Read more about Zakes Mokae at the Playbill Vault.

 

 

Dustin Hoffman in Death of a Salesman. 

"It was the first time I'd seen the play after years of scenes in acting class. I don't remember everything about Dustin Hoffman's performance, except that it was so deeply moving that after the show I went straight out to a Times Square pay phone and called my dad to tell him I loved him."

Read more about Dustin Hoffman's theatrical history at the Playbill Vault

 

 

 

Michael Bryant (pictured here in The Tempest) in Brand at the National Theater. 

 

"Our first night in London my high school drama group saw Ibsen's Brand at the National, and I was transported by the production and felt like I was vibrating with the excitement and awe after the final avalanche scene. I waited so long at the stage door that the doorman took pity on me and rang up to Michael Bryant's room so that I could mumble my 'thanks for an unforgettable theatrical experience' or something like that. And, I couldn't believe the voice I'd heard bellowing from Brand was now kindly thanking me on the phone. I understood something for the first time about great actors and the people they are. I walked home alone (the rest of my class long gone) across the Thames to our hotel feeling so grown up and like I had perhaps found my place in the world...a whole new world." 

Read more about Michael Bryant's theatrical history at the Playbill Vault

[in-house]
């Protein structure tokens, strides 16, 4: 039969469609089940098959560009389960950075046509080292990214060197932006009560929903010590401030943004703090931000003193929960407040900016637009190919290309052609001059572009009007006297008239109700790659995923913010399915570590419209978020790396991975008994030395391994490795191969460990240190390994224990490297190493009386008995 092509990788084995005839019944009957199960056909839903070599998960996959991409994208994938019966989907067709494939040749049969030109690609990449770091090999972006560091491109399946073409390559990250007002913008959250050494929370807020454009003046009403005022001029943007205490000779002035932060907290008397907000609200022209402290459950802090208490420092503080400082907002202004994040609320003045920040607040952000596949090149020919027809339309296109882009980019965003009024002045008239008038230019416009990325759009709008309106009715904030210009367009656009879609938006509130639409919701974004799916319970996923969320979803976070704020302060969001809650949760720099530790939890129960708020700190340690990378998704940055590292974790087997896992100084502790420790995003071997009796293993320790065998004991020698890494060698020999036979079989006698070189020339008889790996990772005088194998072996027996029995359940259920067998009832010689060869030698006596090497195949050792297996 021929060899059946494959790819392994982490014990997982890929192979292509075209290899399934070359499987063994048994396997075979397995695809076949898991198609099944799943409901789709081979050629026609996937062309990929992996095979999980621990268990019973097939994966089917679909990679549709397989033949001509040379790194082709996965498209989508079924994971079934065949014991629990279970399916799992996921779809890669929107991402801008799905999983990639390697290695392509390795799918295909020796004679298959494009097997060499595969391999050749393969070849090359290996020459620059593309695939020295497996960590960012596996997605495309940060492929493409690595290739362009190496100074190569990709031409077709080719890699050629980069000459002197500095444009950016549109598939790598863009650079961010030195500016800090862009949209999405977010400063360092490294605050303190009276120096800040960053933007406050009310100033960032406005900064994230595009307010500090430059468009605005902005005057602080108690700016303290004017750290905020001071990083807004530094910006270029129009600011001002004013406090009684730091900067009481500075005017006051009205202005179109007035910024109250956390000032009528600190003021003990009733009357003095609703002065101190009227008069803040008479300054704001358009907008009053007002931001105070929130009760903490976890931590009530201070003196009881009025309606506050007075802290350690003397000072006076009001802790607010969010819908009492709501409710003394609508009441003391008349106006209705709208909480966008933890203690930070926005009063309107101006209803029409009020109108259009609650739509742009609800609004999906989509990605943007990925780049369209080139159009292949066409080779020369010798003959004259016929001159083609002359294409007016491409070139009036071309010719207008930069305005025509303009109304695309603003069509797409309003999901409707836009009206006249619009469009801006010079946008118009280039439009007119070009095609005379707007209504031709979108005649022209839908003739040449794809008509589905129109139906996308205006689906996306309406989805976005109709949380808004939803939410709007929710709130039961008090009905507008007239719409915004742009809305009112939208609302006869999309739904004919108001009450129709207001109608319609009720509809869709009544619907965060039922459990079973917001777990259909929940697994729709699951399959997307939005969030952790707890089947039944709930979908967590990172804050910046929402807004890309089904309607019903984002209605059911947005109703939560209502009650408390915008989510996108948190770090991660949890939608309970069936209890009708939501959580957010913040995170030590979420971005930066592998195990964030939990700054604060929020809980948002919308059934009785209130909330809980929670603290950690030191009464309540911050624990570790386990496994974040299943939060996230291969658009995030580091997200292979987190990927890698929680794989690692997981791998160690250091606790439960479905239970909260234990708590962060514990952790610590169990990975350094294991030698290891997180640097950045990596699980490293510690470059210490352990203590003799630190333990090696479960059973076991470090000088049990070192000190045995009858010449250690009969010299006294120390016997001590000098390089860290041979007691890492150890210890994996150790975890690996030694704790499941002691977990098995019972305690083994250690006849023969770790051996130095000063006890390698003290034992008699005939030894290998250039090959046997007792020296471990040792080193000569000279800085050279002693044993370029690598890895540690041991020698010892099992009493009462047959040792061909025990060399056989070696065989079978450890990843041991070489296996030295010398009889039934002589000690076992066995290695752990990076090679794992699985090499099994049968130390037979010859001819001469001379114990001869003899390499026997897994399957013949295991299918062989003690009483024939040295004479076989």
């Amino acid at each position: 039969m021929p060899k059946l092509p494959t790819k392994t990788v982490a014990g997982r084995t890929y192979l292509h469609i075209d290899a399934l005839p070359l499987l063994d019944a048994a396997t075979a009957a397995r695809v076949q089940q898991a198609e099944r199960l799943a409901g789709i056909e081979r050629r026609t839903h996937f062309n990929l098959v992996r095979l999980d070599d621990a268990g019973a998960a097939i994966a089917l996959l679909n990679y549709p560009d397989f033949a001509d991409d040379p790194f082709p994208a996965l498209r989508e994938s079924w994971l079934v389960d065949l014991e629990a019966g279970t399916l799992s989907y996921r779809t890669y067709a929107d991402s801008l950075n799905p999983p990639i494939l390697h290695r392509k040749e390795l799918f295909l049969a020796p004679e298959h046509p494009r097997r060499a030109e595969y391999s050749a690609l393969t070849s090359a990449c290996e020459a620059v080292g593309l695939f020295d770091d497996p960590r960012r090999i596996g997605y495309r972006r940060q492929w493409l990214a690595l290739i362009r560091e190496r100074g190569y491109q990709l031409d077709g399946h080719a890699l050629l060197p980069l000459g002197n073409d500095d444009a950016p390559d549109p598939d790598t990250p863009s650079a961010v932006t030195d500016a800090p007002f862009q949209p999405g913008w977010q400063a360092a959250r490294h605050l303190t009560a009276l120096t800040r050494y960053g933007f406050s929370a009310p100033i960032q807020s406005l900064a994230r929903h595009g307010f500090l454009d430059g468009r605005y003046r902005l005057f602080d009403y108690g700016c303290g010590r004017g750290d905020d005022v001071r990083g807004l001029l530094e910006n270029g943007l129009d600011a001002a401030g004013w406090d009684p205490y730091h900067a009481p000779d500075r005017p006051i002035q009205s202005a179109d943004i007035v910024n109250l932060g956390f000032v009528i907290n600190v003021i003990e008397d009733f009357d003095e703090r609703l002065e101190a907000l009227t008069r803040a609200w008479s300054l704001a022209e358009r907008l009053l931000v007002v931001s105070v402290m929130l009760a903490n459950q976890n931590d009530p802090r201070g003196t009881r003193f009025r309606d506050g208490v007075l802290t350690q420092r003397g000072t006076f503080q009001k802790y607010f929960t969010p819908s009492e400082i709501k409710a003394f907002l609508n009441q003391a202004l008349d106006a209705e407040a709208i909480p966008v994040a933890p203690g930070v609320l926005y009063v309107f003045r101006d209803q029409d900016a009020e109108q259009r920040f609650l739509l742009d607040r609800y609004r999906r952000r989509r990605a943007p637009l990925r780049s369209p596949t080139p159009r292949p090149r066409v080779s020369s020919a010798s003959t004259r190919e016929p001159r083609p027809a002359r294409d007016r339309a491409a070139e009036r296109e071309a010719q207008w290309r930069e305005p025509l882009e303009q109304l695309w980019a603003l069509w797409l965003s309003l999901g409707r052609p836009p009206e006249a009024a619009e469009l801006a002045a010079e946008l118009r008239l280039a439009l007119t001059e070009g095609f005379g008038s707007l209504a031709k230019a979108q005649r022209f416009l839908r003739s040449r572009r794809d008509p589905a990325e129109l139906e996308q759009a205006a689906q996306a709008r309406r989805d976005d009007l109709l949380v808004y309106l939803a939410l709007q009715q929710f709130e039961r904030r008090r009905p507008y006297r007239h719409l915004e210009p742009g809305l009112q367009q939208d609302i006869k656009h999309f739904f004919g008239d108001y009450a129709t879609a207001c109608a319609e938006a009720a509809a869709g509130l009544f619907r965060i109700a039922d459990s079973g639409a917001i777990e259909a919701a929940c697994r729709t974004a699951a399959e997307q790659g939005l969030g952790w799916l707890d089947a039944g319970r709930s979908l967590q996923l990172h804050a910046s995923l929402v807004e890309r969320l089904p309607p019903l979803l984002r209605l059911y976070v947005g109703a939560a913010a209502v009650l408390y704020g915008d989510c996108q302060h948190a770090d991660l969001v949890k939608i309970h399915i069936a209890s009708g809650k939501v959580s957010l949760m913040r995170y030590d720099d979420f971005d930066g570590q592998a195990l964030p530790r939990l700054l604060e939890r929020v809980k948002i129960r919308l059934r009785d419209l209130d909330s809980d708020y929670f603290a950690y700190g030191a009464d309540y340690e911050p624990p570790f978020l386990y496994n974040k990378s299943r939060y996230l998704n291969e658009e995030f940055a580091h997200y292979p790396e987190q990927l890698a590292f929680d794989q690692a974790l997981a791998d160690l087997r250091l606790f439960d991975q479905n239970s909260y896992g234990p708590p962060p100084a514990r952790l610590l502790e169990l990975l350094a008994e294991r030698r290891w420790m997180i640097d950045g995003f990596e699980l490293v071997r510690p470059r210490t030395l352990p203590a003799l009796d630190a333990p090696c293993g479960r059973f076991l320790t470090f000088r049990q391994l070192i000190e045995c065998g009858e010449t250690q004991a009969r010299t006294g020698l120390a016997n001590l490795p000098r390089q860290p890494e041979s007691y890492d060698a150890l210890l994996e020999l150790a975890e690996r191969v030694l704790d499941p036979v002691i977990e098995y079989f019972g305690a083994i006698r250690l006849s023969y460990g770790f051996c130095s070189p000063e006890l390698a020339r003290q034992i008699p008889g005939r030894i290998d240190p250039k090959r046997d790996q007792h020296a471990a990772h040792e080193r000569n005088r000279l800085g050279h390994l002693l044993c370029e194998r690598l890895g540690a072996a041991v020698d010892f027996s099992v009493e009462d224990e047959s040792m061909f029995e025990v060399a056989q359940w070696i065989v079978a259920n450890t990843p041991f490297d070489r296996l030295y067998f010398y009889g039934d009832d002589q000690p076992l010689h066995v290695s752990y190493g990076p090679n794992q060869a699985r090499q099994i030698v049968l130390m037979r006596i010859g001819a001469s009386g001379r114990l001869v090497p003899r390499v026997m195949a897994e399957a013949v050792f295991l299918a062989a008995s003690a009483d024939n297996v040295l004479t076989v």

RSC / Peter Brook / Théâtre du Soleil in Nicholas Nickleby / Mahabarata / LesEphemeres (Broadway / BAM / Lincoln Center Festival)

 

"Roger Rees and a glorious company of RSC actors taught a master class in ensemble performance and character work, taking on dozens and dozens of characters in the multi-hour epic Nickleby. It was the first time I'd seen the kind of things we did at school realized at the highest possible level--and I was inspired. Similarly, Brook and Mnouchkine create worlds and incredibly dense, sprawling yet specific work from other worlds on universal themes with large companies that can transform and populate these worlds with such specificity and finely observed detail and such trust and abandon with each other. As a kid raised on Grotowski, it has always been ensemble acting like this that seems to me the real essence of theatre."

Read more about Nicholas Nickleby at the Playbill Vault.

 

Mark Rylance in Jerusalem on Broadway. 

 

"Having first seen him as an exquisitely sad and hilarious Olivia in Twelfth Night, I thought I already knew the heights of transformation and humanity Mark Rylance was capable of. But his performance in Jerusalem was something even more extraordinary. Don Quixote, Sid Vicious and Henry V rolled up into one tour de force performance that was even more moving than it was impressive. And, it was hugely impressive."

Read more about Mark Rylance's theatrical career at the Playbill Vault. 

 

Tom Waits in Concert on Broadway
 

 

"In October 1987, Tom Waits did five concerts on Broadway at the Eugene O'Neill. It was a nearly three-hour show that was filled with characters: sailors, hookers, carny people, waitresses and nighthawks at the diner...and all of them Waits. I felt like I had seen all of Halloween turned into a single gravel-voiced piano player. It may not have been a play, but it was a lesson in acting and storytelling through song. "

Read more about Tom Waits' theatrical history at the Playbill Vault